Republican Rep. Mike Pompeo on Thursday sought to quell concerns his judgment as CIA director would be colored by partisan motivations, staking out positions at odds with the President-elect.
Appearing before the Senate Select Committee on Intelligence Pompeo said he would not endorse the use of waterboarding during interrogation, and he agreed with the intelligence community's assessment that Russia had attempted to interfere in the U.S. election.
"Absolutely not," Pompeo responded when asked if he would follow an order to restart the CIA's use of enhanced interrogation techniques that fall outside the Army Field Manual.
"Moreover, I can't imagine that I would be asked that by the president-elect or then president," he said, adding that any changes to the manual would have to come through Congress.
President-elect Donald Trump during the campaign said he would bring back waterboarding.
Asked about the skepticism by Trump's opponents as to the legitimacy of the election and political division, Pompeo told the committee: "I have no doubt that the discourse that's been taking place is something that [Russian President] Vladimir Putin would look at and say, 'Wow, that was among the objectives that I had."
Earlier in the hearing, Pompeo said he believed a recent report from the intelligence community concluding that Russia tried to help Republican President-elect Donald Trump by "discrediting" his Democratic rival, Hillary Clinton, was "sound."
If confirmed as CIA director, he added, "I will continue to pursue foreign intelligence with vigor no matter where the facts lead."
A Rocky Start
As Sen. Mark Warner, the committee's ranking Democrat, was making his opening remarks, the power went out, prompting everyone to relocate to a different room. Republican Sen. Richard Burr, the committee's chairman, assured NBC News' Kelly O'Donnell the outage was the result of a central power failure affecting parts of the Senate office building, and not some nefarious cause.
Fellow Kansas Republicans, former Sen. Bob Dole and current Sen. Pat Roberts, introduced Pompeo to the committee.
Zeroing in on Russia
In his opening remarks, Pompeo took aim at Russia, saying that Moscow has "reasserted itself aggressively, invading and occupying Ukraine, threatening Europe and doing nothing to aid in the defeat of ISIS."
He later said, "It's pretty clear about what took place here about Russia involvement in efforts to hack information and to have an impact on American democracy."
The remarks put him at odds with the president-elect, who has repeatedly challenged the intelligence community's assessment that Russia was behind a hack on the Democratic National Committee.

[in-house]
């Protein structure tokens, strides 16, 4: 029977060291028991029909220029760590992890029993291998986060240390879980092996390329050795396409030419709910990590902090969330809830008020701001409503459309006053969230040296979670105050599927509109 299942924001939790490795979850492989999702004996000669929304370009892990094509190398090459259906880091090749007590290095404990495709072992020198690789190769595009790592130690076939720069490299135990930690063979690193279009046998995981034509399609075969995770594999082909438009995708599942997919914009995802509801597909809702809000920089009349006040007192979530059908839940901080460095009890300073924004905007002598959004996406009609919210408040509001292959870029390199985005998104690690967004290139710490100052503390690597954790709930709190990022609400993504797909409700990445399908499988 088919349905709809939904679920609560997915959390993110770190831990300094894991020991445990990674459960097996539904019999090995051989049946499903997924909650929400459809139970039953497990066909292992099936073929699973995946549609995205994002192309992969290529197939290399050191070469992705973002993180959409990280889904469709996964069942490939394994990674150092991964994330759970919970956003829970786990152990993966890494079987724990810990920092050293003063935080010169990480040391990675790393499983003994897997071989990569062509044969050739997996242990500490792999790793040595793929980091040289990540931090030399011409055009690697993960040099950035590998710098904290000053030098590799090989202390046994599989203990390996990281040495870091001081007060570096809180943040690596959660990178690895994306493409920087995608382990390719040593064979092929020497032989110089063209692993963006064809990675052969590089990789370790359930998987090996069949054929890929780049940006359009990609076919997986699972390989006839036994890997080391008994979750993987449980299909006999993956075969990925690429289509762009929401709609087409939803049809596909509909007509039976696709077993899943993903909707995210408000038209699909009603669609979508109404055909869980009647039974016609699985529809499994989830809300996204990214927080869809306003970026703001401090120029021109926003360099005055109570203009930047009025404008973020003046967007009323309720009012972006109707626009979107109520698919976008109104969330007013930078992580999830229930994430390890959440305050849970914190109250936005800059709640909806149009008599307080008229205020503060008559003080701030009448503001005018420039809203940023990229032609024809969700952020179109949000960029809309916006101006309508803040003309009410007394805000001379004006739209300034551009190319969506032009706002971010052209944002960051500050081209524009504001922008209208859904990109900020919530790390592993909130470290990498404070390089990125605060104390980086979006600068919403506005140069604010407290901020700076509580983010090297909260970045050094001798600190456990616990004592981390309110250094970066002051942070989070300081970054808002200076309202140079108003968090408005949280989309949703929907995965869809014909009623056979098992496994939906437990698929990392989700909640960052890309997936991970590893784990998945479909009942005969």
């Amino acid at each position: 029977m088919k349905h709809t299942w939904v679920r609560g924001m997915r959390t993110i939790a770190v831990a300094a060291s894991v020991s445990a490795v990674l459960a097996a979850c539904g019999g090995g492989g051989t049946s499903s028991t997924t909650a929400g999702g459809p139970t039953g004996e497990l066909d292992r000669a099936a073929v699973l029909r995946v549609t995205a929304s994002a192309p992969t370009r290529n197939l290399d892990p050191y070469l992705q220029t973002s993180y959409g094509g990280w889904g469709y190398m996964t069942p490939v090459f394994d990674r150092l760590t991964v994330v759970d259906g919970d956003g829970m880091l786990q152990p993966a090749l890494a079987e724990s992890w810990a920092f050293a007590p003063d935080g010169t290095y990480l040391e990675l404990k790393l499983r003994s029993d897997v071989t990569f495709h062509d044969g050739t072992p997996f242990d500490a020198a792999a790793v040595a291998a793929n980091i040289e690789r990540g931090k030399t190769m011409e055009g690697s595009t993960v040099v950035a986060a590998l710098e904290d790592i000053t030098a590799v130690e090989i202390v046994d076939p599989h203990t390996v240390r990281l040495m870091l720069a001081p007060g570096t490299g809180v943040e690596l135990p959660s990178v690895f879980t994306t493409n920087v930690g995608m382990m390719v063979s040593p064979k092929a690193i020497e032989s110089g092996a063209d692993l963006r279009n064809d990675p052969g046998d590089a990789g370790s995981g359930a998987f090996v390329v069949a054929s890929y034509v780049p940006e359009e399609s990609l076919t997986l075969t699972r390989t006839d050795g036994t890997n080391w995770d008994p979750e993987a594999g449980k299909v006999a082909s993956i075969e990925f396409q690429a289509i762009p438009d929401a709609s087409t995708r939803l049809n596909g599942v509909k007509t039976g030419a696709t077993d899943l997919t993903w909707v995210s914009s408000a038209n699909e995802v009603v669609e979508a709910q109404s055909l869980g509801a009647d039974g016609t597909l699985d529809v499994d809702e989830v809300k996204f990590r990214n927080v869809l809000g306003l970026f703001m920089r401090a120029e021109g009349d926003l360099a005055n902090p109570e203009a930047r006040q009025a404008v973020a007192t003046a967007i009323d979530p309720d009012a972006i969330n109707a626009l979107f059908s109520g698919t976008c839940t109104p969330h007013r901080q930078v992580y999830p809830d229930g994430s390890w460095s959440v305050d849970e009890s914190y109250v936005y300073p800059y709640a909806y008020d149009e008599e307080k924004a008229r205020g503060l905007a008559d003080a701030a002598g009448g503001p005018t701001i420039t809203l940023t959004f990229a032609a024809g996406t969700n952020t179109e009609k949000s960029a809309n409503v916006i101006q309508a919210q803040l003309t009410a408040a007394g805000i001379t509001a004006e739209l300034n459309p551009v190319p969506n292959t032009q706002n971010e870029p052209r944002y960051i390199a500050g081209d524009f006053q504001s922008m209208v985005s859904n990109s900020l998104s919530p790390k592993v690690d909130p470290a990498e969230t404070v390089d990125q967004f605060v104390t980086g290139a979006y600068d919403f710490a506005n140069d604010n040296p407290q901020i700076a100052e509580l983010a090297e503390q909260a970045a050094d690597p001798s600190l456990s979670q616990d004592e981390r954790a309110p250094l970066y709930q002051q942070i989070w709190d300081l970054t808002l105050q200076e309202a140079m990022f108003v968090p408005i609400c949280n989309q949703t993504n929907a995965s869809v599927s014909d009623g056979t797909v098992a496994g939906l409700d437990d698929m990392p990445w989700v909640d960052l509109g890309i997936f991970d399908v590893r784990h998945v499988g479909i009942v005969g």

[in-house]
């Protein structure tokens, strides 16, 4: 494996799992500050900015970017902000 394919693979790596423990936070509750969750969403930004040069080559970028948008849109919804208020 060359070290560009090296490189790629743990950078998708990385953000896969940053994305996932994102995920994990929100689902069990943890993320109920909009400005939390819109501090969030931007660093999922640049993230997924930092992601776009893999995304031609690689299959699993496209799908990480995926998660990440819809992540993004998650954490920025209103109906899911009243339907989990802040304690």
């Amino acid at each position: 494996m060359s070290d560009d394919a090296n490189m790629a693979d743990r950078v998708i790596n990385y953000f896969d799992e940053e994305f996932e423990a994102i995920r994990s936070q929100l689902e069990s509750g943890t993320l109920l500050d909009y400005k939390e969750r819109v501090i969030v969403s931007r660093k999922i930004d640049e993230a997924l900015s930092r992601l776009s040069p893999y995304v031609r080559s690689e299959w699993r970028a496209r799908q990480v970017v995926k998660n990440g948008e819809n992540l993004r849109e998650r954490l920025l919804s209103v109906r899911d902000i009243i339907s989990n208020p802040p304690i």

Trump at a Wednesday press conference said "As far as hacking, I think it's Russia," but quickly pivoted to mentioning other nations that engage in cyberattacks. Russia has denied being involved.
Pressed on his views about "enhanced interrogation techniques" — which Pompeo has defended as legal and patriotic, not as torture — the four-term Republican said Thursday that current law limits interrogation to techniques outlined in the Army Field Manual, which does not include methods like waterboarding.
In order to bring back enhanced interrogation techniques, Pompeo said, Congress would have to the change the law.
Furthermore, Pompeo added that he would "absolutely not" follow an order from the president to restart any techniques that fall outside of the Army Field Manual. Trump campaigned in part on a promise to bring back waterboarding.
"I can't imagine that I would be asked that," Pompeo said, without acknowledging Trump's campaign commitment. "I am deeply aware that any changes to that will have to come through Congress… I'll always comply with the law."
A foreign policy hawk elected in the Tea Party wave of 2010, Pompeo is known as a vociferous critic of the Iran nuclear deal and champion of aggressive surveillance programs. He was tapped by Trump to lead the CIA ten days after the election.
Pompeo said Thursday that though he opposed the Iran nuclear agreement as a member a Congress, "If confirmed [as CIA director], my role will change."
He vowed to continue to evaluate Iranian compliance with the agreement, which put limits on Iran's nuclear programs in exchange for lighter sanctions. Yet he cautioned: "The Iranians are professionals at cheating."